Friday 31 January 2014

Busman's holiday - I hope you like antiques!

This dull wet grey January has seemed interminable.  Kept inside by the weather, we have fretted and grown bored and decided we needed a bit of English air to cheer us up again, so as the forecast was for a dry day yesterday, we got in the car and set off for Leominster, which is packed with antique shops so plenty to keep us interested.  In one of the shop windows, this piece of genius caught my eye!  I think the bottom of the can says something like "May contain feathers"!!!

The scenery was graced with a milky veil of mist.  Here is Weobley through the trees.  There is at least a little colour in the hedgerows now with the golden rain of the Hazel Catkins, and even when they have turned to yellow ochre, it still brightens the monochrome tones.  Yesterday's countryside was so soft and smudged with the mist and very comforting on the eye.

I was trying to capture the winter beauty of the trees, but it is difficult when one is hurtling past at 50+ mph!  The dirty flock of sheep were still folded in a big field of turnips (or similar) and as the weather had not improved with keeping in the intervening weeks, they were dirtier than ever and the only hint that they may once have been white sheep and not mud-sheep, was a grubby stripe down the middle of their backs!  Along the river before we turned across the Wye just short of Hay, the crack willows had been rent asunder by recent gales, and there were fallen branches and twisted wrecks of trees lieing broken on the river bank, trunk wood livid white.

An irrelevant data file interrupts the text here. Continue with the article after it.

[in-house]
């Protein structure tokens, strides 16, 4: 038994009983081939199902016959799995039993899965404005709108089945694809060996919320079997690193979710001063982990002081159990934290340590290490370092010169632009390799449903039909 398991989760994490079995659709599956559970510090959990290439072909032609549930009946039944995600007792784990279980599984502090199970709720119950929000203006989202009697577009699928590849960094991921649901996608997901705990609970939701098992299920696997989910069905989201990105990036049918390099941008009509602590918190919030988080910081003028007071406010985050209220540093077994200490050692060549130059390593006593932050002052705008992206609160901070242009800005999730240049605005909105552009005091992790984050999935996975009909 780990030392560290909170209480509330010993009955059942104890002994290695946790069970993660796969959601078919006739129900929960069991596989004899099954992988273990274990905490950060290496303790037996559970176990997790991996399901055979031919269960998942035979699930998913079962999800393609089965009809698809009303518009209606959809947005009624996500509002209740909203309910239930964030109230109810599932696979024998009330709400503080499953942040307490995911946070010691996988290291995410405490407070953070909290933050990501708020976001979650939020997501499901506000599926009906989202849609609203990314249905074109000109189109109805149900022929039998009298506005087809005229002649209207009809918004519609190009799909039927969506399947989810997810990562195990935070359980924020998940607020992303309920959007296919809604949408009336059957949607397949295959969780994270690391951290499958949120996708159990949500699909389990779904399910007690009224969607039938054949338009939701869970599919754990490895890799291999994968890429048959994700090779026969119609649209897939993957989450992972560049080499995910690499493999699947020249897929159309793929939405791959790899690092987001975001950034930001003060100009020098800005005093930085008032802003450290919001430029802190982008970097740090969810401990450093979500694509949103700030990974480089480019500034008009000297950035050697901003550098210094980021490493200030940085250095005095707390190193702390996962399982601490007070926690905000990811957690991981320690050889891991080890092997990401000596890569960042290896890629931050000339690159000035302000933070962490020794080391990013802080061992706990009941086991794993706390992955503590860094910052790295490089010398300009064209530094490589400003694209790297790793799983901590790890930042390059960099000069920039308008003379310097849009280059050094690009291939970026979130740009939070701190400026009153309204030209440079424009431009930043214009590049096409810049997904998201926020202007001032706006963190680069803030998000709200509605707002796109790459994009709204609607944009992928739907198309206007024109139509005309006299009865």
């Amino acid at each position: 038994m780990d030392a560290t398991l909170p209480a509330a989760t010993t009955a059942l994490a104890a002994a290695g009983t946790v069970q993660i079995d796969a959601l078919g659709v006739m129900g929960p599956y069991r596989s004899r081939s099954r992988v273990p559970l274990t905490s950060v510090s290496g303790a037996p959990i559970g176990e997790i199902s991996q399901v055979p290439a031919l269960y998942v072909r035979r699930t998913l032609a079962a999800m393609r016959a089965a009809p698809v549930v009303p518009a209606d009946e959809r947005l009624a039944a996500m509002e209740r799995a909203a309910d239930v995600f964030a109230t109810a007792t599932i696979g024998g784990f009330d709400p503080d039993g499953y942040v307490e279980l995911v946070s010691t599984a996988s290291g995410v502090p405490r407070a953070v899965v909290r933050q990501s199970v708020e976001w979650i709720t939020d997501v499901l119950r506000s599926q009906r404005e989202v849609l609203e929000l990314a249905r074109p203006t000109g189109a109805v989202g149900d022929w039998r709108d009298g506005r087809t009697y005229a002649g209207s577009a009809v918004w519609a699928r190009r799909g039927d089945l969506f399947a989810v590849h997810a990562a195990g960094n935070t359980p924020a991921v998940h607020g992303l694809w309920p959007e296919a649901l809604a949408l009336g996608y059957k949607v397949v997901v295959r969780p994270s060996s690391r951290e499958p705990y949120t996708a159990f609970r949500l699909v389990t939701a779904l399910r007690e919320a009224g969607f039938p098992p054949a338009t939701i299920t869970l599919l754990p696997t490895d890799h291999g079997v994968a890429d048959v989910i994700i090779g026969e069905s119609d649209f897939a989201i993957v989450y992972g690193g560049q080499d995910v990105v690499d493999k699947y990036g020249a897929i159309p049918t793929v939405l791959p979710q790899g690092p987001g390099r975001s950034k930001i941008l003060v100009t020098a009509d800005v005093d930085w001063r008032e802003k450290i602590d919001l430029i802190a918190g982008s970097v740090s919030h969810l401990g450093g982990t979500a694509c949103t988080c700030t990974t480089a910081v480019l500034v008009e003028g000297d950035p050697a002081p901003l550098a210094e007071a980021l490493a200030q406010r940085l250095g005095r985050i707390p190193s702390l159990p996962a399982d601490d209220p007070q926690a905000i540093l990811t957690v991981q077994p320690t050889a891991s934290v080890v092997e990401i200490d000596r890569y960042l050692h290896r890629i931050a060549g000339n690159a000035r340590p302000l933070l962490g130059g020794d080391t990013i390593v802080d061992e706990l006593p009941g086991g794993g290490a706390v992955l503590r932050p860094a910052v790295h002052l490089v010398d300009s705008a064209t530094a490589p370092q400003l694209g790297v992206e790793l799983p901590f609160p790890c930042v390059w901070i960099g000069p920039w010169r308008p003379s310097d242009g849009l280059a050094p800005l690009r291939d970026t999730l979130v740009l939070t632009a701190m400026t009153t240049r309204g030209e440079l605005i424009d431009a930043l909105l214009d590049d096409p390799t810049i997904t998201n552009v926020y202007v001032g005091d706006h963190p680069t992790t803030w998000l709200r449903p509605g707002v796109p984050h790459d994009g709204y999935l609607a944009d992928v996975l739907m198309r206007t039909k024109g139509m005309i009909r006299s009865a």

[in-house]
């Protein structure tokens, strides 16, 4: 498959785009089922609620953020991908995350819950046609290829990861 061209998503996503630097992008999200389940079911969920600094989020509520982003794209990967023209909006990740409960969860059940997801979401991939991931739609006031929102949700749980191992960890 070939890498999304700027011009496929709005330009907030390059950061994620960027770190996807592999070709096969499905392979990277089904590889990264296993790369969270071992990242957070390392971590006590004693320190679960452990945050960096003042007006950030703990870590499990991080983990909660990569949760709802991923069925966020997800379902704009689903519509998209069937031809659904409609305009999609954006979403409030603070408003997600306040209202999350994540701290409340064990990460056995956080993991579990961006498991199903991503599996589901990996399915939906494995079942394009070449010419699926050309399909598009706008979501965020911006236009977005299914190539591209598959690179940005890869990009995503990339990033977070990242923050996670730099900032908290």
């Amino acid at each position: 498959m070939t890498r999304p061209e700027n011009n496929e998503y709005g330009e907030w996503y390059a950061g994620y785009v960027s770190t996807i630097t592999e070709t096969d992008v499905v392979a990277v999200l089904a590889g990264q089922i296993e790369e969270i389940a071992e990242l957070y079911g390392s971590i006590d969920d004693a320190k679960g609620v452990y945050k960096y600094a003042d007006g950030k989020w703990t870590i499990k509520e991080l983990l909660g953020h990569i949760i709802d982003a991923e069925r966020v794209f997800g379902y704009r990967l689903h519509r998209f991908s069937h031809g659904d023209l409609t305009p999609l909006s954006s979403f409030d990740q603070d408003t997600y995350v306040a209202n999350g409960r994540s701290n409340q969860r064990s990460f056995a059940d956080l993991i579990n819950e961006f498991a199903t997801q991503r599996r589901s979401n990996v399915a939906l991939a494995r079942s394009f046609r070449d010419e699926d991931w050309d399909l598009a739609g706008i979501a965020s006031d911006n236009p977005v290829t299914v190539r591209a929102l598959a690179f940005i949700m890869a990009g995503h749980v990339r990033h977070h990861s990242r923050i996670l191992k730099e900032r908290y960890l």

If you're not interested in antiques, I should look away now, as there are quite a few photos coming up! This gorgeous little child's Windsor chair with crinoline stretcher was beautiful - but pricey!

A pair of bizarre gazelle-leg lamp-stands.  I've seen similar before so obviously in our Colonial past such things were considered de rigeur . . .  Whilst I wouldn't condone this sort of . . . design form . . . these days, I am of the opinion that it's a bit too late to change it.  The same goes for much old taxidermy really, and it is a good thing civilisation has moved on.